I may be wrong, but even our excellent-in-everything Moderator may have overlooked something.  To his credit we may say that it is something that any good American would forget. JE in fact, commenting on the post of Istvan Simon, 8 January, wrote, "It would have been easier and more peaceful for nearly everyone if we had reached an understanding with Saddam Hussein, and turned him into 'our bastard.'"

                  Perfect, but Saddam was the "bastard" of the Empire until the lousy trick of April. Maybe he had to be punished because he was unsuccessful in destroying Iran, despite all the help received?


                  Also, John's sentence "In the Balkans and in the Middle East, the United States did get involved" is correct, but who ordered the involvement? As far as I know the various US Presidents, very poor in geopolitics, did the ordering.


                  Considering that in a certain way the Empire is also involved in Ukraine and considering that the Ukrainian government is bombing its own people, a retaliatory bombing of Kiev by NATO would be appropriate, just as it had been in Belgrade.


                  It could be a good idea: in Kosovo the Empire was compensated with the huge military base of Bondsteel. It could ask the republics of Donetsk and Luhansk for another huge military base strategically placed at the same longitude as Moscow, only farther south.


                  JE comments:  Eugenio, I presume you mean April Glaspie, the American diplomat who reportedly told Saddam that the US had "no opinion" on Iraq's claim to Kuwait.  Given the war(s) that followed, this sounds like a tragic April Fools joke, but the meeting occurred in July.


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          • Nation-Building, Nation-Wrecking...or Bald Conquest? (Eugenio Battaglia, Italy 01/06/19 4:55 AM)
            Commenting on the excellent post from Cameron Sawyer (4 January), JE asked: "Has there been a 'nation-building' campaign in the last half century that succeeded?  Probably none since Germany, Japan and finally South Korea [and Italy--EB]. The big question mark: the successor states of Yugoslavia itself, which are currently at peace."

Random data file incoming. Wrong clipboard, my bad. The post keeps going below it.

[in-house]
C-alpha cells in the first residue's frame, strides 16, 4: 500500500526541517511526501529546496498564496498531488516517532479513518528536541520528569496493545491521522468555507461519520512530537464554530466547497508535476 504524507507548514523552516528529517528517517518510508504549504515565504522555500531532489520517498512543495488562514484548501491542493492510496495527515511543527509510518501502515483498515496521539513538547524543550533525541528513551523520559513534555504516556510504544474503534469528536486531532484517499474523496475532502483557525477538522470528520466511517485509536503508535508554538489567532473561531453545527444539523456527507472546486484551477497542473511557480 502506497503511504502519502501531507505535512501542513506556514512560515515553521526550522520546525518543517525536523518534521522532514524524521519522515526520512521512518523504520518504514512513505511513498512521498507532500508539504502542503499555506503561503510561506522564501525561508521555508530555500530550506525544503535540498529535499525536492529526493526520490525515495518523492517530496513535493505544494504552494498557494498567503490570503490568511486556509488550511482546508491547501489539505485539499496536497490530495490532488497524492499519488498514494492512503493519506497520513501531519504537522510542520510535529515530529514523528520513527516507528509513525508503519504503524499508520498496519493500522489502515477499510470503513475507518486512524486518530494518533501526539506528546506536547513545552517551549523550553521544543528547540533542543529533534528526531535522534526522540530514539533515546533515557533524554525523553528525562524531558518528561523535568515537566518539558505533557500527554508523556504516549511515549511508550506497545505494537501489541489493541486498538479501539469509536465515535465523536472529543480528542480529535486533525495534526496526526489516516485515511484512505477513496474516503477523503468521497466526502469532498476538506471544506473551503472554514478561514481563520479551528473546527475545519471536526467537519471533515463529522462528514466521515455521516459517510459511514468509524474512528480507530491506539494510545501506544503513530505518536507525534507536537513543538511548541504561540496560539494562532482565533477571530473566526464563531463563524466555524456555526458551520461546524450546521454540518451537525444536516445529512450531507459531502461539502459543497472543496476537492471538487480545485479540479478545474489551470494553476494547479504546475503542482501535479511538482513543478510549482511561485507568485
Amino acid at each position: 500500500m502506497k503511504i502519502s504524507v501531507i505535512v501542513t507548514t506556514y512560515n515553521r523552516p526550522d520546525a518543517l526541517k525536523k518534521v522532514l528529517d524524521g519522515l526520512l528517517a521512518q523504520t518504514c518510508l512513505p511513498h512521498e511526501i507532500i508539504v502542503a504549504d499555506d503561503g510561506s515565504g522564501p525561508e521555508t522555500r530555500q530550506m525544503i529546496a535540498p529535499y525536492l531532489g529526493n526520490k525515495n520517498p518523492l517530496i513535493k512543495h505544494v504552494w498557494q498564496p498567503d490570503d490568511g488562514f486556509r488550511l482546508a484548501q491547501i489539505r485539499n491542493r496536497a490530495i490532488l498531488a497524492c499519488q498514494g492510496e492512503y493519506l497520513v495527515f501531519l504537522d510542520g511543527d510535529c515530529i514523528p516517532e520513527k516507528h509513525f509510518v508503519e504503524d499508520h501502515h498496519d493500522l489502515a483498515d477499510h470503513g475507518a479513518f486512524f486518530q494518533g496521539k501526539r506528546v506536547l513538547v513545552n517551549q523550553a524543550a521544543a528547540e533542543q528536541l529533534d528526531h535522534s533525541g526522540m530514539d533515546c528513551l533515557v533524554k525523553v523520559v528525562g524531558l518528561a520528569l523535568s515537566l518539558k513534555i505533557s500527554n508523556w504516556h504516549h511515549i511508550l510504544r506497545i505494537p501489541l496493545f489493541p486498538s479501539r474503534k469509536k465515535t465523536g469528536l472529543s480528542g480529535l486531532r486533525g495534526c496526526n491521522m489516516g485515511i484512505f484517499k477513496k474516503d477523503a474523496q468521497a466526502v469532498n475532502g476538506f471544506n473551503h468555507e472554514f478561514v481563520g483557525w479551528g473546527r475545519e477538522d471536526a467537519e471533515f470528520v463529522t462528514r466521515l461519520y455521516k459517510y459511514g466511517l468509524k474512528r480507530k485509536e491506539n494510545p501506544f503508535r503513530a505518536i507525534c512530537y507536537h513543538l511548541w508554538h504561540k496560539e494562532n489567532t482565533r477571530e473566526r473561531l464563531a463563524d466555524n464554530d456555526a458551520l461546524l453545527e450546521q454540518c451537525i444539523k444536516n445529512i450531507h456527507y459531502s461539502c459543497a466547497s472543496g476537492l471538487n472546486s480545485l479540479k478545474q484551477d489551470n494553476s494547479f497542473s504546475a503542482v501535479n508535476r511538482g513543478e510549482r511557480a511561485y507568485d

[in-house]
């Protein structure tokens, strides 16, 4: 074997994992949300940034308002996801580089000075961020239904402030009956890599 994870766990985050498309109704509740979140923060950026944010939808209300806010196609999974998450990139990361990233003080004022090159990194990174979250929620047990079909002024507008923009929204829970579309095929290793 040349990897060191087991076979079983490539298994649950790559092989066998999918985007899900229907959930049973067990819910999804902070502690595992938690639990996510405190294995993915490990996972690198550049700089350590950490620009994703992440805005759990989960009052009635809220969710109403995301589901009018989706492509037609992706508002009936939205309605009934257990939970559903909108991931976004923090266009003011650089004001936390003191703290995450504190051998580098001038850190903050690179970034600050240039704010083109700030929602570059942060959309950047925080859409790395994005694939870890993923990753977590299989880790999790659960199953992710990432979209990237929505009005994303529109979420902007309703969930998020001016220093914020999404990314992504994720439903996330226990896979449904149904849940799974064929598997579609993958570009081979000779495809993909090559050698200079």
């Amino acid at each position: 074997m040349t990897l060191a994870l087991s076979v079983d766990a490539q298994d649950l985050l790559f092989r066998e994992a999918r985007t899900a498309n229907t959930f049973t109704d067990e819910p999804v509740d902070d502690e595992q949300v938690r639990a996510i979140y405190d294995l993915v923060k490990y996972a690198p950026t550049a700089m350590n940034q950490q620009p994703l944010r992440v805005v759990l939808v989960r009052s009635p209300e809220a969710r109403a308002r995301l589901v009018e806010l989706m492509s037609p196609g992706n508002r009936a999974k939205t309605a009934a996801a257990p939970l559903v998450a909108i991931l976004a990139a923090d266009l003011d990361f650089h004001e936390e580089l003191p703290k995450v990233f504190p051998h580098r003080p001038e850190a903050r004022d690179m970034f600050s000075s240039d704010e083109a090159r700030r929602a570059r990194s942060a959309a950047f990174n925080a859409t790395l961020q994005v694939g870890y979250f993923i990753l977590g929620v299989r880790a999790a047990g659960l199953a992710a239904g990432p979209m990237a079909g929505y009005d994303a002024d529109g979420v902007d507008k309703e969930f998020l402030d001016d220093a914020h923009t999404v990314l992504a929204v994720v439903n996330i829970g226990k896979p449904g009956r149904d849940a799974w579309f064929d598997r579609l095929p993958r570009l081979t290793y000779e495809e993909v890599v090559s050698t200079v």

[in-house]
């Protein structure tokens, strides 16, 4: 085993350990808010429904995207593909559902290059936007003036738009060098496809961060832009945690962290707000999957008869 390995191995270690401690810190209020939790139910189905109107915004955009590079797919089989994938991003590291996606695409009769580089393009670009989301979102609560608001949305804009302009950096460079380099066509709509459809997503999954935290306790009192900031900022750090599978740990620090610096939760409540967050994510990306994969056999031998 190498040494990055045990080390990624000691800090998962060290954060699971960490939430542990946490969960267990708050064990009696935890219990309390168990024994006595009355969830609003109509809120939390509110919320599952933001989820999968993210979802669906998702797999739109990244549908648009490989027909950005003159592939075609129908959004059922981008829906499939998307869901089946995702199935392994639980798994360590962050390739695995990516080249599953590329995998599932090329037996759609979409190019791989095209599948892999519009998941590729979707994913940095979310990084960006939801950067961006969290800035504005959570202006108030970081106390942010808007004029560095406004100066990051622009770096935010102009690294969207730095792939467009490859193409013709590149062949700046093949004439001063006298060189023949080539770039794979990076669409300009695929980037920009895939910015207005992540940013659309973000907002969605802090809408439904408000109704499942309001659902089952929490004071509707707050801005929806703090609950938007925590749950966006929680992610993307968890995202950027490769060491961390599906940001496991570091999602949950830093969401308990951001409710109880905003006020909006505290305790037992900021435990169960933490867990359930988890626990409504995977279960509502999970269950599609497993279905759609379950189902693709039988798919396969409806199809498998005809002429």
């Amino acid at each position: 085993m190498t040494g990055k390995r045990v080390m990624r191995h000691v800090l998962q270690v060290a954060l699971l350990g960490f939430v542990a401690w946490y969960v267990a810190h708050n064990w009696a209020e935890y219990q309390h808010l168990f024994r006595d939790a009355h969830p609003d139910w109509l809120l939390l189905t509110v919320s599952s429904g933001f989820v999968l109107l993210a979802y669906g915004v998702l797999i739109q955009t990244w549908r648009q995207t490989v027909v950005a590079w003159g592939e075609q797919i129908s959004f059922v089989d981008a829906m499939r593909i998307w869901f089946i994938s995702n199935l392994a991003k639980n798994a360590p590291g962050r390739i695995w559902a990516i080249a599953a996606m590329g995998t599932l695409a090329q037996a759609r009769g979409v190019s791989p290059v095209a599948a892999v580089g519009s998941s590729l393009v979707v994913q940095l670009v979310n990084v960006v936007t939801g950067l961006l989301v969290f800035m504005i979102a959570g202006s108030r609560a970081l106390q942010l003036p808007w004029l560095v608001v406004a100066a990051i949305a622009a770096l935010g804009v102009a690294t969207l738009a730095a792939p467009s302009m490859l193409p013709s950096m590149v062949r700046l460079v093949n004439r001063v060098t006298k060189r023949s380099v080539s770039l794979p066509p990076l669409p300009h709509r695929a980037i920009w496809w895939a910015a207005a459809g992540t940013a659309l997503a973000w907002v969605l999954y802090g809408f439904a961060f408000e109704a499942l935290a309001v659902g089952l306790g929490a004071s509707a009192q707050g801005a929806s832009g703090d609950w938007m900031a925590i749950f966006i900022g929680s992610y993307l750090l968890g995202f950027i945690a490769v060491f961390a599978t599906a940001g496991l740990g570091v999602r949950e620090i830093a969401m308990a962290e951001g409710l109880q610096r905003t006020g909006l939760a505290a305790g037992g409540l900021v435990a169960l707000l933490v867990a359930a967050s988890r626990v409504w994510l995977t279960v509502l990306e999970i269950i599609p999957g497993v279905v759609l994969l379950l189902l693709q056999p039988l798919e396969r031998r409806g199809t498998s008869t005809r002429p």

Frankly for Germany, Japan, Italy and South Korea it was not nation-building but occupied colony-building. Lately, however, it seems that at least part of the peoples of said nations are sick and tired of the situation. Being an ally is one thing, while being a de facto occupied colony and supplier of cannon fodder without the real possibility of dialogue is another.


            The successor states of Yugoslavia, except Slovenia and Croatia, which nevertheless are still at odds for a small piece of land and sea (the ex-Italian Istria), are powder kegs ready to explode at any time, especially the impossible Bosnia-Herzegovina and Macedonia, plus of course Serbia and Kosovo plus a question mark on Montenegro.


            As I am speaking bluntly, here's an uncomfortable question: Should the defeated Axis nations thank the US for the help of the Marshall Plan or the USSR? Oh, by the way the Axis was only Italy and Germany to which other European nations, including Yugoslavia, adhered while Japan was an ally of Germany and Italy within the Tripartite Pact. Just remember the tragedy of the DEF (Disarmed Enemy Forces) of German soldiers, but also German civilians and some Italians, the Morgenthau Plan, etc.


            Only in July 1947, more than two years after the end of the war in Europe, did Truman change policy, but only in order (rightly) to fight Communism, not due to a generous sense of nation-building. Only former president Hoover and the average American citizens were moved by generosity.


            JE comments:  The threefold dynamic of conquering, wrecking, and building usually go as a package.  The trick is to get the order right.  Eugenio Battaglia forces us to ponder the question of whether nation-building is motivated by altruism or self-interest.  Invariably it's both--the dulce mixed with the utile?